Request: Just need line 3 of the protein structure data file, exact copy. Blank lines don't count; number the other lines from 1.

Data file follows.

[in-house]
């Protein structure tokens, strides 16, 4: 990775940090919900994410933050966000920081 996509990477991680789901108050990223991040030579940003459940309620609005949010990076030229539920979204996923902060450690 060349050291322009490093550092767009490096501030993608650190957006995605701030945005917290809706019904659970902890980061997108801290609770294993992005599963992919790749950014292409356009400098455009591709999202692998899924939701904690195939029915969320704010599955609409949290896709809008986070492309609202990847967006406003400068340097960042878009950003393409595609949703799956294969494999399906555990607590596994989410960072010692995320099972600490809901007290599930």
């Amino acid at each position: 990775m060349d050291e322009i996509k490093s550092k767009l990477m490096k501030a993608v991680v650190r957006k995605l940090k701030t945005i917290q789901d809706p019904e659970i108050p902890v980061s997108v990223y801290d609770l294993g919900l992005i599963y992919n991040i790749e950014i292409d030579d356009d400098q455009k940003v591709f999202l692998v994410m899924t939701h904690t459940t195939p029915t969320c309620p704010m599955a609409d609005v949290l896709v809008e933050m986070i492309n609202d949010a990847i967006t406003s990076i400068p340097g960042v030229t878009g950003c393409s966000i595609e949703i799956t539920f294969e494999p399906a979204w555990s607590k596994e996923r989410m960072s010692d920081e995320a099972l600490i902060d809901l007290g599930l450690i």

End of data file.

């Amino acid at each position: 990775m060349d050291e322009i996509k490093s550092k767009l990477m490096k501030a993608v991680v650190r957006k995605l940090k701030t945005i917290q789901d809706p019904e659970i108050p902890v980061s997108v990223y801290d609770l294993g919900l992005i599963y992919n991040i790749e950014i292409d030579d356009d400098q455009k940003v591709f999202l692998v994410m899924t939701h904690t459940t195939p029915t969320c309620p704010m599955a609409d609005v949290l896709v809008e933050m986070i492309n609202d949010a990847i967006t406003s990076i400068p340097g960042v030229t878009g950003c393409s966000i595609e949703i799956t539920f294969e494999p399906a979204w555990s607590k596994e996923r989410m960072s010692d920081e995320a099972l600490i902060d809901l007290g599930l450690i």